Plain English Summary
Background and study aims?
Studies have repeatedly shown that modafinil, a drug that promotes alertness, is capable of reversing some of the effects of sleep deprivation. This study aim to assess the impact of modafinil on the thinking skills and hand-eye coordination of a small group of sleep deprived doctors.
Who can take part?
Male training grade doctors working within or affiliated to Imperial College Healthcare NHS Trust. Participants must be healthy and medication free. Specifically, individuals with a history of neurological illness, heart problems, breathing difficulties, substance misuse or psychiatric illness will not be eligible to take part.
What does the study involve?
All participants will undergo a period of skills training following which they will attend the study centre for one night of supervised sleep deprivation. Participants will be randomly allocated to receive either modafinil or placebo at 3am and will undergo a series of laboratory based tests of thinking and hand-eye coordination between 6am and approximately 8am. Doctors will be advised not to return to their clinical work for 48hrs following conclusion of the study.
What are the possible benefits and risks of taking part?
Participants can expect to learn basic technical skills relevant to surgical training. There are no other benefits to the participant form taking part in the study.
Possible side effects of modafinil include: neurological side effects such as headache and dizziness, cardiovascular side effects such as fast heart beat and palpitations, respiratory side effects such as cough and wheeze and gastrointestinal side effects such as dry mouth and bowel disturbance. A more detailed description of the drug and list of side effects is available at patient.co.uk: http://www.patient.co.uk/medicine/Modafinil.htm.
Where is the study run from?
The study will be run from Imperial College London, Department of Surgery and Cancer, St Marys Hospital Campus.
When is the study starting and how long is it expected to run for?
August 2009 to March 2010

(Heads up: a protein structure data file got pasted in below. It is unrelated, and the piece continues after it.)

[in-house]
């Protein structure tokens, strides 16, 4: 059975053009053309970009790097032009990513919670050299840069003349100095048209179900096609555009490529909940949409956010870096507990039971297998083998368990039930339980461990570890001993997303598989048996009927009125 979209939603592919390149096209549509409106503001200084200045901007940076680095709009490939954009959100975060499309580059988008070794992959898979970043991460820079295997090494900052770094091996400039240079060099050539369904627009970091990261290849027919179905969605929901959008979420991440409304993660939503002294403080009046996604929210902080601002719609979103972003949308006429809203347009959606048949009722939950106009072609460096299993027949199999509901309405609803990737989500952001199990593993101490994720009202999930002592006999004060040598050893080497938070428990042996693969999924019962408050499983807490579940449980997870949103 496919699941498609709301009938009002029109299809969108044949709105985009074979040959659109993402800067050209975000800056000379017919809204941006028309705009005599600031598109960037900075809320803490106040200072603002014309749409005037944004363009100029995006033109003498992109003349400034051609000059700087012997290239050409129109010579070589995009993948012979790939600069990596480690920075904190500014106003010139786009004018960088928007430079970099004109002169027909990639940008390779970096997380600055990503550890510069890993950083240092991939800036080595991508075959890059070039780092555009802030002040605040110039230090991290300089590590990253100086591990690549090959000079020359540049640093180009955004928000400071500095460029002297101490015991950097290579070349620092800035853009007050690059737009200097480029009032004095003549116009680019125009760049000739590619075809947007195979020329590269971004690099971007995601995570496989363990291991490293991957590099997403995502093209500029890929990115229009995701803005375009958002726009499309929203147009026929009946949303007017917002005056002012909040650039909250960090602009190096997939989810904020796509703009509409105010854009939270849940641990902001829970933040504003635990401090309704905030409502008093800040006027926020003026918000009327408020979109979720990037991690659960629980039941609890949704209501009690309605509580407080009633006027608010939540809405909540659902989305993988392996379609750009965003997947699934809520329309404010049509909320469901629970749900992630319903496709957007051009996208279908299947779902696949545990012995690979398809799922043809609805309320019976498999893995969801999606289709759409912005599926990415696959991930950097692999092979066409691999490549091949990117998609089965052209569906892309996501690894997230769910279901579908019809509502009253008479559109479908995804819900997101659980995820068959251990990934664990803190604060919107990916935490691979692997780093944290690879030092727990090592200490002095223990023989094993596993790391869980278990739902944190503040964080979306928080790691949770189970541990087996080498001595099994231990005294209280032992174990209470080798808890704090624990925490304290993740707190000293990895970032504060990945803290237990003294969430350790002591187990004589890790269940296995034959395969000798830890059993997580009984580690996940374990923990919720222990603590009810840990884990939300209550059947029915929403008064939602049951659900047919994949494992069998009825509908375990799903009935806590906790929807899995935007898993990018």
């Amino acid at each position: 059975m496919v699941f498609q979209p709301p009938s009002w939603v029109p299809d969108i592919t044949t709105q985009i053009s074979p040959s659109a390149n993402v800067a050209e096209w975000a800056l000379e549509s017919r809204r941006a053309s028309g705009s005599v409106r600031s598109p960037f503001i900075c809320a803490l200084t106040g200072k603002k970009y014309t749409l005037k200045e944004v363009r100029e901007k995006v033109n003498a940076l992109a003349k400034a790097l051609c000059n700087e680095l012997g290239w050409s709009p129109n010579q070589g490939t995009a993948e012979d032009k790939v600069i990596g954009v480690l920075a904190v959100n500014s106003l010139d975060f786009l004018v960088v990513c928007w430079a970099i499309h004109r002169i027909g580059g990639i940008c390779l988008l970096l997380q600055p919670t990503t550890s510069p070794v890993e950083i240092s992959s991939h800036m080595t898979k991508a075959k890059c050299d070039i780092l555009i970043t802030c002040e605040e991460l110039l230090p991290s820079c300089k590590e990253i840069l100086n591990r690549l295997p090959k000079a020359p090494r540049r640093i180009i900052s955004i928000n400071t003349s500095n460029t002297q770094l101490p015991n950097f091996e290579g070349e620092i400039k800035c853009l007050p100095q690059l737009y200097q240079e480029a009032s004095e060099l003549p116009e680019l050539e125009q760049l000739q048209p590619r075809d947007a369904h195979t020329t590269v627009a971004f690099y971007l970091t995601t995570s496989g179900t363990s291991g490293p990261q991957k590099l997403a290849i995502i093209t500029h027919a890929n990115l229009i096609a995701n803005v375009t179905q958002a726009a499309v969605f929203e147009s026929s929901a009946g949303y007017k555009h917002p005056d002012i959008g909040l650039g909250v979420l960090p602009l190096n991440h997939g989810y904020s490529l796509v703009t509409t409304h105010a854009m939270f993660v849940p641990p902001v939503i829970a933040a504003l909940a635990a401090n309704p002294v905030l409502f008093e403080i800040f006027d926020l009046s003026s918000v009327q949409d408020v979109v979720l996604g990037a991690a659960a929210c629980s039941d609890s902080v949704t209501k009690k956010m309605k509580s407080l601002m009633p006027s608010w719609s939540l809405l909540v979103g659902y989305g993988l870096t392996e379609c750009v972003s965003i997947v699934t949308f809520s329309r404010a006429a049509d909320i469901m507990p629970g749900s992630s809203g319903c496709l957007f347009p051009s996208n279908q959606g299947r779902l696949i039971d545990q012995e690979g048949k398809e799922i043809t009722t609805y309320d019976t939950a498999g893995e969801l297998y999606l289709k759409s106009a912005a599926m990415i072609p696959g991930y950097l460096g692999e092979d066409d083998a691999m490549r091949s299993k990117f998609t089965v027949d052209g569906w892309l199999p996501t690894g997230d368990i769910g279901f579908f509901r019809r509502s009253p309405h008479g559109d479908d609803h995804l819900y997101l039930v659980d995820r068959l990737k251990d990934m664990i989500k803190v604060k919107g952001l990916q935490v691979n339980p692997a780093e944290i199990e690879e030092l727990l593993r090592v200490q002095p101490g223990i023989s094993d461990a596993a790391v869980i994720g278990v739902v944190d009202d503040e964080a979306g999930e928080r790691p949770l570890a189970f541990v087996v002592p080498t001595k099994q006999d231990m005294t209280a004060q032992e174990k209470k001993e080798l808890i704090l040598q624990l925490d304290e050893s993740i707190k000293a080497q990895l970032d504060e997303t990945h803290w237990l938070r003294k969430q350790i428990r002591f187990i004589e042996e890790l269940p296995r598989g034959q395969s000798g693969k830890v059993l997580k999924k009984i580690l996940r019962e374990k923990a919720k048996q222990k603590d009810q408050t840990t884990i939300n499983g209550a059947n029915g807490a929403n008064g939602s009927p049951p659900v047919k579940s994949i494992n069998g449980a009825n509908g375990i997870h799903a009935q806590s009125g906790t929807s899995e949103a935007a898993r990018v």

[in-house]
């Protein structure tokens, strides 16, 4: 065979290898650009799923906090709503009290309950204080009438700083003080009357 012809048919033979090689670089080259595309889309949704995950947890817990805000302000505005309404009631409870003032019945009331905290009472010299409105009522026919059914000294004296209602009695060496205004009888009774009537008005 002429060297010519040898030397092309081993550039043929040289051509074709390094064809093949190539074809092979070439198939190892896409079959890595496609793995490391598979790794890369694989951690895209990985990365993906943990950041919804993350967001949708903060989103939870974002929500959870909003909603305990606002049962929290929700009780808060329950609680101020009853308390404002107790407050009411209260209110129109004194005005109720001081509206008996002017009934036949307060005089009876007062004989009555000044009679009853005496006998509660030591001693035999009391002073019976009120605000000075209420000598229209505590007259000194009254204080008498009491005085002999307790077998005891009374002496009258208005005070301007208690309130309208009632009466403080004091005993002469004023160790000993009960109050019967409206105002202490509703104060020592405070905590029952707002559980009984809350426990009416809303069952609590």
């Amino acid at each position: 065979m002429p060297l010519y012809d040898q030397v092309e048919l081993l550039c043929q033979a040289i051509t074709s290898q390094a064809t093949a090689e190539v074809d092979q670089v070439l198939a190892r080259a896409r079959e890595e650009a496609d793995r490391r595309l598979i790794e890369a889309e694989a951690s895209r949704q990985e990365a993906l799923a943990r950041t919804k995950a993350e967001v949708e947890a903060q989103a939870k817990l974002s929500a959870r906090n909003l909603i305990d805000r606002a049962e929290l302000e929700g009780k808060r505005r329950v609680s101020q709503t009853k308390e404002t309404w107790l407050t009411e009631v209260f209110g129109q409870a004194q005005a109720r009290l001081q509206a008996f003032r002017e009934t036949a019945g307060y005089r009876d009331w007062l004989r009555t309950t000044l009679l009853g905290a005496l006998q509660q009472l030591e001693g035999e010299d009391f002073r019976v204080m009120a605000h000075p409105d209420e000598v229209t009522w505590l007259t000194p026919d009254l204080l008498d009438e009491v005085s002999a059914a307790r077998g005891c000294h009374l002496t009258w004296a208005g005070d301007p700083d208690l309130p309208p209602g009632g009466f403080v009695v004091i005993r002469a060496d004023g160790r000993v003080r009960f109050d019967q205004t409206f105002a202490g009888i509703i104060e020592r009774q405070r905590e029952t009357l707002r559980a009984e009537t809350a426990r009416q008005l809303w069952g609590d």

Who is funding the study?
Imperial College London, Department of Surgery and Cancer.
Who is the main contact?
Dr Colin Sugden (Academic Clinical Lecturer)
Can modulation of neurochemical pathways in the brain reverse the effects of sleep deprivation on the psychomotor and cognitive performance of surgical trainees?
Modafinil is a well tolerated and effective pharmacological wakefulness promoting agent. We hypothesise that modafinil administration will improve the cognitive and clinical psychomotor performance of a cohort of acutely sleep deprived doctors.
Cambridgeshire 1 Research Ethics Committee, 22/06/2009, ref: 09/H0304/24
Randomised double blind placebo controlled trial
Primary study design
Secondary study design
Randomised controlled trial
Patient information sheet
Not available in web format, please use the contact details below to request a patient information sheet
Neuropsychopharmacology, sleep deprivation, medical simulation
1. Modafinil 200mg
2. Single administration per subject
Primary outcome measure
1. Cognitive performance assessed using the Cambridge Neuropsychological Test Automated Battery (CANTAB) battery of neuropsychological tests
2. Clinical psychomotor performance assessed using the MIST-VR simulator
Secondary outcome measures
1. Subjective rating of fatigue - Stanford Scale and Visual Analogue Scale
2. Heart rate & blood pressure monitoring
Overall trial start date
Overall trial end date
Reason abandoned (if study stopped)
Participant inclusion criteria
Healthy male resident doctors taking no regular medication and with experience of less than 10 laparoscopic cases as primary operator
Target number of participants
Participant exclusion criteria
1. History of psychiatric illness
2. Visual, auditory or motor impairment
3. Cardiac or neurological illness
4. Score of greater than 10 on the Epworth Sleepiness Scale
5. More than two positive responses to the CAGE questionnaire
6. History of drug or alcohol addiction
7. Consumption of more than eight cups of coffee per day
Recruitment start date
Recruitment end date
Countries of recruitment
Trial participating centre
Imperial College London and Imperial College Healthcare NHS Trust
Imperial College London
St Mary's Hospital
Department of Surgery & Cancer, Imperial College London (UK)
Funding Body Type
Funding Body Subtype
Results and Publications
Publication and dissemination plan
Not provided at time of registration
Intention to publish date
Participant level data
Not provided at time of registration
Basic results (scientific)
2012 results in https://www.ncbi.nlm.nih.gov/pubmed/21997802